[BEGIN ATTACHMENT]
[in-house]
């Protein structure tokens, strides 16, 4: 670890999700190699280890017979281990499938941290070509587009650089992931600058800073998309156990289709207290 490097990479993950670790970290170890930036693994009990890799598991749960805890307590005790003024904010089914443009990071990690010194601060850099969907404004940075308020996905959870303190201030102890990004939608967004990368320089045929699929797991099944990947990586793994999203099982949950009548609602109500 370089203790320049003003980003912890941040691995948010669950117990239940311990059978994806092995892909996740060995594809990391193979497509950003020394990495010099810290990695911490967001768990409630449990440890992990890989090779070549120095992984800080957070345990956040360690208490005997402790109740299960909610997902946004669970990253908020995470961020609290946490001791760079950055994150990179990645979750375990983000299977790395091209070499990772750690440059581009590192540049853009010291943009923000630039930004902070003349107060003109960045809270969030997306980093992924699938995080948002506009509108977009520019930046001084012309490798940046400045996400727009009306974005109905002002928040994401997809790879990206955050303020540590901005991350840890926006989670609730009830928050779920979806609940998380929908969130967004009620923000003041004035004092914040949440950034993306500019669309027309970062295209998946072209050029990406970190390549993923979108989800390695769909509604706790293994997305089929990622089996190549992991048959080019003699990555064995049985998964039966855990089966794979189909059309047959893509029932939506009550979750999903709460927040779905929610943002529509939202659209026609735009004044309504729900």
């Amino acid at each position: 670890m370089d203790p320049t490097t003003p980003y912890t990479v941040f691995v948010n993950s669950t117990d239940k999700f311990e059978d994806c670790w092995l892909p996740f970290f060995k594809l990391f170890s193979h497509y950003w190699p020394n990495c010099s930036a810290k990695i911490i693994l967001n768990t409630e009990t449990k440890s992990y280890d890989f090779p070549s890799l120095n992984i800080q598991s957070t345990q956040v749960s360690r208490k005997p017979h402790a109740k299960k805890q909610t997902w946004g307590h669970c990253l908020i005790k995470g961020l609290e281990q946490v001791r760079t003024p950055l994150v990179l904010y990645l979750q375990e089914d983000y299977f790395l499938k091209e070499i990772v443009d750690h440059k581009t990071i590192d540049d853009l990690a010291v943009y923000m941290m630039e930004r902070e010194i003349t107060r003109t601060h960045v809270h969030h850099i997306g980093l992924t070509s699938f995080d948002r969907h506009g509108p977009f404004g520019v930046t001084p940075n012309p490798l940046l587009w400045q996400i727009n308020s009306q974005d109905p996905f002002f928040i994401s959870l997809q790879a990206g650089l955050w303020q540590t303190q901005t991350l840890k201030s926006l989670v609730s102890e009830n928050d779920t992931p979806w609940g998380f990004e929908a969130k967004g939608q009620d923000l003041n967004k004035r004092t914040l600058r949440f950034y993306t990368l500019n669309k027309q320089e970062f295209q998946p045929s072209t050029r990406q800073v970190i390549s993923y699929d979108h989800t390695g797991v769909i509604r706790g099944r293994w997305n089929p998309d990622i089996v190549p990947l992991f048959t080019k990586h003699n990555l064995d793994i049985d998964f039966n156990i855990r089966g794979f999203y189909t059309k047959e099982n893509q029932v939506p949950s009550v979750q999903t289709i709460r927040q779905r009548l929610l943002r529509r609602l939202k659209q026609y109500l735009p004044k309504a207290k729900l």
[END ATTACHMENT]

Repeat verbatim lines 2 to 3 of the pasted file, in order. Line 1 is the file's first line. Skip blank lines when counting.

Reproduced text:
């Protein structure tokens, strides 16, 4: 670890999700190699280890017979281990499938941290070509587009650089992931600058800073998309156990289709207290 490097990479993950670790970290170890930036693994009990890799598991749960805890307590005790003024904010089914443009990071990690010194601060850099969907404004940075308020996905959870303190201030102890990004939608967004990368320089045929699929797991099944990947990586793994999203099982949950009548609602109500 370089203790320049003003980003912890941040691995948010669950117990239940311990059978994806092995892909996740060995594809990391193979497509950003020394990495010099810290990695911490967001768990409630449990440890992990890989090779070549120095992984800080957070345990956040360690208490005997402790109740299960909610997902946004669970990253908020995470961020609290946490001791760079950055994150990179990645979750375990983000299977790395091209070499990772750690440059581009590192540049853009010291943009923000630039930004902070003349107060003109960045809270969030997306980093992924699938995080948002506009509108977009520019930046001084012309490798940046400045996400727009009306974005109905002002928040994401997809790879990206955050303020540590901005991350840890926006989670609730009830928050779920979806609940998380929908969130967004009620923000003041004035004092914040949440950034993306500019669309027309970062295209998946072209050029990406970190390549993923979108989800390695769909509604706790293994997305089929990622089996190549992991048959080019003699990555064995049985998964039966855990089966794979189909059309047959893509029932939506009550979750999903709460927040779905929610943002529509939202659209026609735009004044309504729900």
């Amino acid at each position: 670890m370089d203790p320049t490097t003003p980003y912890t990479v941040f691995v948010n993950s669950t117990d239940k999700f311990e059978d994806c670790w092995l892909p996740f970290f060995k594809l990391f170890s193979h497509y950003w190699p020394n990495c010099s930036a810290k990695i911490i693994l967001n768990t409630e009990t449990k440890s992990y280890d890989f090779p070549s890799l120095n992984i800080q598991s957070t345990q956040v749960s360690r208490k005997p017979h402790a109740k299960k805890q909610t997902w946004g307590h669970c990253l908020i005790k995470g961020l609290e281990q946490v001791r760079t003024p950055l994150v990179l904010y990645l979750q375990e089914d983000y299977f790395l499938k091209e070499i990772v443009d750690h440059k581009t990071i590192d540049d853009l990690a010291v943009y923000m941290m630039e930004r902070e010194i003349t107060r003109t601060h960045v809270h969030h850099i997306g980093l992924t070509s699938f995080d948002r969907h506009g509108p977009f404004g520019v930046t001084p940075n012309p490798l940046l587009w400045q996400i727009n308020s009306q974005d109905p996905f002002f928040i994401s959870l997809q790879a990206g650089l955050w303020q540590t303190q901005t991350l840890k201030s926006l989670v609730s102890e009830n928050d779920t992931p979806w609940g998380f990004e929908a969130k967004g939608q009620d923000l003041n967004k004035r004092t914040l600058r949440f950034y993306t990368l500019n669309k027309q320089e970062f295209q998946p045929s072209t050029r990406q800073v970190i390549s993923y699929d979108h989800t390695g797991v769909i509604r706790g099944r293994w997305n089929p998309d990622i089996v190549p990947l992991f048959t080019k990586h003699n990555l064995d793994i049985d998964f039966n156990i855990r089966g794979f999203y189909t059309k047959e099982n893509q029932v939506p949950s009550v979750q999903t289709i709460r927040q779905r009548l929610l943002r529509r609602l939202k659209q026609y109500l735009p004044k309504a207290k729900l």